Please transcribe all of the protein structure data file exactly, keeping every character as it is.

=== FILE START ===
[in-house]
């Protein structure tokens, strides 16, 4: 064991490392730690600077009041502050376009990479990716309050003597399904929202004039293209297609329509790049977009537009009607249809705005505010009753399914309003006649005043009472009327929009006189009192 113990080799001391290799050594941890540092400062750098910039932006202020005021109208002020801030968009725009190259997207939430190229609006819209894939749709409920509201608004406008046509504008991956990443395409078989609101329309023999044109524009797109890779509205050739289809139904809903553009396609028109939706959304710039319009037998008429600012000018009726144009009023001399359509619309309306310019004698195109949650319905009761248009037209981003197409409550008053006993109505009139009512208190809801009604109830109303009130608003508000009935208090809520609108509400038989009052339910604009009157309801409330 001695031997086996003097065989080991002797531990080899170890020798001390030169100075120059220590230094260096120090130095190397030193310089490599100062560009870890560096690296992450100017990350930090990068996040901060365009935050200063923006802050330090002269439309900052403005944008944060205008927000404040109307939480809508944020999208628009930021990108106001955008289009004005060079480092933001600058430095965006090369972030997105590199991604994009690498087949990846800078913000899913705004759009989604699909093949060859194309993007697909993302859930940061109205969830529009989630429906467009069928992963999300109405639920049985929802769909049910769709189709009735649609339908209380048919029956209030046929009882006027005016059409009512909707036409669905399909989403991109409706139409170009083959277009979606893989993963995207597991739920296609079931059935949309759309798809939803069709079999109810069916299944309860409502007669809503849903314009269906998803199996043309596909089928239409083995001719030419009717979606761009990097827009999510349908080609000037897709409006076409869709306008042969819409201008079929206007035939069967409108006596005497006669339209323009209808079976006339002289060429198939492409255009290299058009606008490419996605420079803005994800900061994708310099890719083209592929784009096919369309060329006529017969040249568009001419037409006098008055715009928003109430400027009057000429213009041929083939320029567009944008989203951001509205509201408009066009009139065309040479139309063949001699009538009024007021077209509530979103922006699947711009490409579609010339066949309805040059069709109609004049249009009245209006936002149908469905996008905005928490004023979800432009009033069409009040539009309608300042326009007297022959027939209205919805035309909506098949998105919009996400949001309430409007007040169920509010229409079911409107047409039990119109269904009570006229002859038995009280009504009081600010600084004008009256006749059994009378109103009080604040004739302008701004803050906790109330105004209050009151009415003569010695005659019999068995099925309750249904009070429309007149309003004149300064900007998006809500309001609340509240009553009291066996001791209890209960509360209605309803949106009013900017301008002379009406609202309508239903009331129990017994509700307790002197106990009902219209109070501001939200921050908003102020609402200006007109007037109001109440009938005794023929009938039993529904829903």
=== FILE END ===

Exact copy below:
[in-house]
């Protein structure tokens, strides 16, 4: 064991490392730690600077009041502050376009990479990716309050003597399904929202004039293209297609329509790049977009537009009607249809705005505010009753399914309003006649005043009472009327929009006189009192 113990080799001391290799050594941890540092400062750098910039932006202020005021109208002020801030968009725009190259997207939430190229609006819209894939749709409920509201608004406008046509504008991956990443395409078989609101329309023999044109524009797109890779509205050739289809139904809903553009396609028109939706959304710039319009037998008429600012000018009726144009009023001399359509619309309306310019004698195109949650319905009761248009037209981003197409409550008053006993109505009139009512208190809801009604109830109303009130608003508000009935208090809520609108509400038989009052339910604009009157309801409330 001695031997086996003097065989080991002797531990080899170890020798001390030169100075120059220590230094260096120090130095190397030193310089490599100062560009870890560096690296992450100017990350930090990068996040901060365009935050200063923006802050330090002269439309900052403005944008944060205008927000404040109307939480809508944020999208628009930021990108106001955008289009004005060079480092933001600058430095965006090369972030997105590199991604994009690498087949990846800078913000899913705004759009989604699909093949060859194309993007697909993302859930940061109205969830529009989630429906467009069928992963999300109405639920049985929802769909049910769709189709009735649609339908209380048919029956209030046929009882006027005016059409009512909707036409669905399909989403991109409706139409170009083959277009979606893989993963995207597991739920296609079931059935949309759309798809939803069709079999109810069916299944309860409502007669809503849903314009269906998803199996043309596909089928239409083995001719030419009717979606761009990097827009999510349908080609000037897709409006076409869709306008042969819409201008079929206007035939069967409108006596005497006669339209323009209808079976006339002289060429198939492409255009290299058009606008490419996605420079803005994800900061994708310099890719083209592929784009096919369309060329006529017969040249568009001419037409006098008055715009928003109430400027009057000429213009041929083939320029567009944008989203951001509205509201408009066009009139065309040479139309063949001699009538009024007021077209509530979103922006699947711009490409579609010339066949309805040059069709109609004049249009009245209006936002149908469905996008905005928490004023979800432009009033069409009040539009309608300042326009007297022959027939209205919805035309909506098949998105919009996400949001309430409007007040169920509010229409079911409107047409039990119109269904009570006229002859038995009280009504009081600010600084004008009256006749059994009378109103009080604040004739302008701004803050906790109330105004209050009151009415003569010695005659019999068995099925309750249904009070429309007149309003004149300064900007998006809500309001609340509240009553009291066996001791209890209960509360209605309803949106009013900017301008002379009406609202309508239903009331129990017994509700307790002197106990009902219209109070501001939200921050908003102020609402200006007109007037109001109440009938005794023929009938039993529904829903």